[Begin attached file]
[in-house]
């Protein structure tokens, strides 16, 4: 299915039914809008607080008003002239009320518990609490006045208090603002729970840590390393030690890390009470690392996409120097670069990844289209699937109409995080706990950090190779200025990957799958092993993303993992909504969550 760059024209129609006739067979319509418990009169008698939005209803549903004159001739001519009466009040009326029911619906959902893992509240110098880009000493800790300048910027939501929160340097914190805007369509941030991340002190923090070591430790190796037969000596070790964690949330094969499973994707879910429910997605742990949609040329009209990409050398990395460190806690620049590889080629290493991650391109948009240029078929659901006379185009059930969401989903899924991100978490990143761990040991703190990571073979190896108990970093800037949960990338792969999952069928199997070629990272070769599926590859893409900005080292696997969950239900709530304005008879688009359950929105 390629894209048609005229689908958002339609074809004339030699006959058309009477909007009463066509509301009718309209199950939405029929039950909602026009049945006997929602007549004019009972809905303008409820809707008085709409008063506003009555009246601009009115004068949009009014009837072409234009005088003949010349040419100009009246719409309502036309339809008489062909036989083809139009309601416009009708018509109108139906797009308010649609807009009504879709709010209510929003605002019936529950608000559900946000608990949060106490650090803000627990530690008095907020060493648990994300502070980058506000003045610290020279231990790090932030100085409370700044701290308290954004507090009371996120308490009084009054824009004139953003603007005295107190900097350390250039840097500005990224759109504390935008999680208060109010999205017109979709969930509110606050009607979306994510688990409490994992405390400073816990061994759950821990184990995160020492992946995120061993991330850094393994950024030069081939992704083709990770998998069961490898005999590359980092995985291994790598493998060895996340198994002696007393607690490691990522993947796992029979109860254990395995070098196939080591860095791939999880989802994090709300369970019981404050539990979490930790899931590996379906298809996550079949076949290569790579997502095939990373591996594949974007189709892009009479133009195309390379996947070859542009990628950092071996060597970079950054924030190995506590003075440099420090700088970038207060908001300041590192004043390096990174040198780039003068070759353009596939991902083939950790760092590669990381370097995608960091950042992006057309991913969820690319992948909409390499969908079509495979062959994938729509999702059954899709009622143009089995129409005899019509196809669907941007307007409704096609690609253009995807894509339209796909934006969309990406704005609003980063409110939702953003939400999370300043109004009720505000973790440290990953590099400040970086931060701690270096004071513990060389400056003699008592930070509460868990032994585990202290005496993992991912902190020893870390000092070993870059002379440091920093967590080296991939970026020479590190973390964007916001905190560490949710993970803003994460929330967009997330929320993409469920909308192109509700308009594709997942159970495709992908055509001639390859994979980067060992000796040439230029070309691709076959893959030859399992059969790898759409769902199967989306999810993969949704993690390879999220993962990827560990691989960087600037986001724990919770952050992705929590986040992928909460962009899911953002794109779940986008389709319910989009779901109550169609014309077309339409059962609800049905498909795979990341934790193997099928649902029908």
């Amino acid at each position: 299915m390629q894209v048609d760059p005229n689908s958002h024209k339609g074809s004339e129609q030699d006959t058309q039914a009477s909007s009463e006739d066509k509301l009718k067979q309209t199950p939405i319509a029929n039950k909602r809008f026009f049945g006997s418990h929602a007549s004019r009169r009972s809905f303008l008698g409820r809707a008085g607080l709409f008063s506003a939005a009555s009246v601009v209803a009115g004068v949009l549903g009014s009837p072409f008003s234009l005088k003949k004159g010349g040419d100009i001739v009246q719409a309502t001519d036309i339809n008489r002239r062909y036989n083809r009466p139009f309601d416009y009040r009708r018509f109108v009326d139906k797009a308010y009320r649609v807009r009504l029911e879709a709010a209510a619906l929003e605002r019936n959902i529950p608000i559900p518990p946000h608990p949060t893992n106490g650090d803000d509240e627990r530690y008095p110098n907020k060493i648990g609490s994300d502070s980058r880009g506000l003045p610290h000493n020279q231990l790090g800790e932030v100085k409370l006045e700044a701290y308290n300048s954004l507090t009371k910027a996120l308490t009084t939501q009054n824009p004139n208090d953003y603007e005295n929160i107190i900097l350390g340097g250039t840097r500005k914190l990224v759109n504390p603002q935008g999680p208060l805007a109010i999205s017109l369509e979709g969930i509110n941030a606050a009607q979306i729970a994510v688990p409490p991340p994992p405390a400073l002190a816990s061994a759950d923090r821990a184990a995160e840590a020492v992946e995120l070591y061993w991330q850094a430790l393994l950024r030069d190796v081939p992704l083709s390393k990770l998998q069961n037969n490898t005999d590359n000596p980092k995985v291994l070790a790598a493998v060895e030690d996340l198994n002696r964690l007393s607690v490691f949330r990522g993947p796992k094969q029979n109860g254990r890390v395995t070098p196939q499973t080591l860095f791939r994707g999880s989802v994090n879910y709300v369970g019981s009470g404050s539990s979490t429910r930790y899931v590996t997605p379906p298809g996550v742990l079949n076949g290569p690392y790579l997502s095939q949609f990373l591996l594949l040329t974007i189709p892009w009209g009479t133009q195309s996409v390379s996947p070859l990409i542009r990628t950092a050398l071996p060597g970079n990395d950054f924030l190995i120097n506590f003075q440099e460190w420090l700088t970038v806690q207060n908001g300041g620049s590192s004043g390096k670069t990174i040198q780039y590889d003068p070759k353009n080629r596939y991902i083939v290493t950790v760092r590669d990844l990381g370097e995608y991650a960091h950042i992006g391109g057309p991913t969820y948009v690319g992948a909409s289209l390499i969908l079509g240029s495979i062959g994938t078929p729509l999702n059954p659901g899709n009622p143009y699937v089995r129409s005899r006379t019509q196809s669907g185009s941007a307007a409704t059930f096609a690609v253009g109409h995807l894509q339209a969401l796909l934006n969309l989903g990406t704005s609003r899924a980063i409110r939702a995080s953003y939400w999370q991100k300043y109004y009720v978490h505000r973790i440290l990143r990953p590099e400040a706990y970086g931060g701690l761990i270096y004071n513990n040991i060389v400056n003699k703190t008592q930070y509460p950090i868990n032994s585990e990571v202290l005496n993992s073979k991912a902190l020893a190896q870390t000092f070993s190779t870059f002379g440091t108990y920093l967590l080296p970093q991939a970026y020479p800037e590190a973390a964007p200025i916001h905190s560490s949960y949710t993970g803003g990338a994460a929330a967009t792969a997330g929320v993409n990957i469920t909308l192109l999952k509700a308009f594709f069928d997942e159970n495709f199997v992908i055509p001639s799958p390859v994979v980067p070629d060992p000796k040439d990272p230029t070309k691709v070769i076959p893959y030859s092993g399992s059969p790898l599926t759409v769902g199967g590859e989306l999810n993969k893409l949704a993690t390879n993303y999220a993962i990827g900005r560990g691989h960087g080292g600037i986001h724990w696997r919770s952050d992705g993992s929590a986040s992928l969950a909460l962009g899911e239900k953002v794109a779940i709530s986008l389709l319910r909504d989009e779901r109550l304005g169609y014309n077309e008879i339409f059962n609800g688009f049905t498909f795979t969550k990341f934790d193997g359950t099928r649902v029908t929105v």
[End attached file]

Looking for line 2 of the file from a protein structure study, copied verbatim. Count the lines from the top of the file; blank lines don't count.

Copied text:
């Protein structure tokens, strides 16, 4: 299915039914809008607080008003002239009320518990609490006045208090603002729970840590390393030690890390009470690392996409120097670069990844289209699937109409995080706990950090190779200025990957799958092993993303993992909504969550 760059024209129609006739067979319509418990009169008698939005209803549903004159001739001519009466009040009326029911619906959902893992509240110098880009000493800790300048910027939501929160340097914190805007369509941030991340002190923090070591430790190796037969000596070790964690949330094969499973994707879910429910997605742990949609040329009209990409050398990395460190806690620049590889080629290493991650391109948009240029078929659901006379185009059930969401989903899924991100978490990143761990040991703190990571073979190896108990970093800037949960990338792969999952069928199997070629990272070769599926590859893409900005080292696997969950239900709530304005008879688009359950929105 390629894209048609005229689908958002339609074809004339030699006959058309009477909007009463066509509301009718309209199950939405029929039950909602026009049945006997929602007549004019009972809905303008409820809707008085709409008063506003009555009246601009009115004068949009009014009837072409234009005088003949010349040419100009009246719409309502036309339809008489062909036989083809139009309601416009009708018509109108139906797009308010649609807009009504879709709010209510929003605002019936529950608000559900946000608990949060106490650090803000627990530690008095907020060493648990994300502070980058506000003045610290020279231990790090932030100085409370700044701290308290954004507090009371996120308490009084009054824009004139953003603007005295107190900097350390250039840097500005990224759109504390935008999680208060109010999205017109979709969930509110606050009607979306994510688990409490994992405390400073816990061994759950821990184990995160020492992946995120061993991330850094393994950024030069081939992704083709990770998998069961490898005999590359980092995985291994790598493998060895996340198994002696007393607690490691990522993947796992029979109860254990395995070098196939080591860095791939999880989802994090709300369970019981404050539990979490930790899931590996379906298809996550079949076949290569790579997502095939990373591996594949974007189709892009009479133009195309390379996947070859542009990628950092071996060597970079950054924030190995506590003075440099420090700088970038207060908001300041590192004043390096990174040198780039003068070759353009596939991902083939950790760092590669990381370097995608960091950042992006057309991913969820690319992948909409390499969908079509495979062959994938729509999702059954899709009622143009089995129409005899019509196809669907941007307007409704096609690609253009995807894509339209796909934006969309990406704005609003980063409110939702953003939400999370300043109004009720505000973790440290990953590099400040970086931060701690270096004071513990060389400056003699008592930070509460868990032994585990202290005496993992991912902190020893870390000092070993870059002379440091920093967590080296991939970026020479590190973390964007916001905190560490949710993970803003994460929330967009997330929320993409469920909308192109509700308009594709997942159970495709992908055509001639390859994979980067060992000796040439230029070309691709076959893959030859399992059969790898759409769902199967989306999810993969949704993690390879999220993962990827560990691989960087600037986001724990919770952050992705929590986040992928909460962009899911953002794109779940986008389709319910989009779901109550169609014309077309339409059962609800049905498909795979990341934790193997099928649902029908």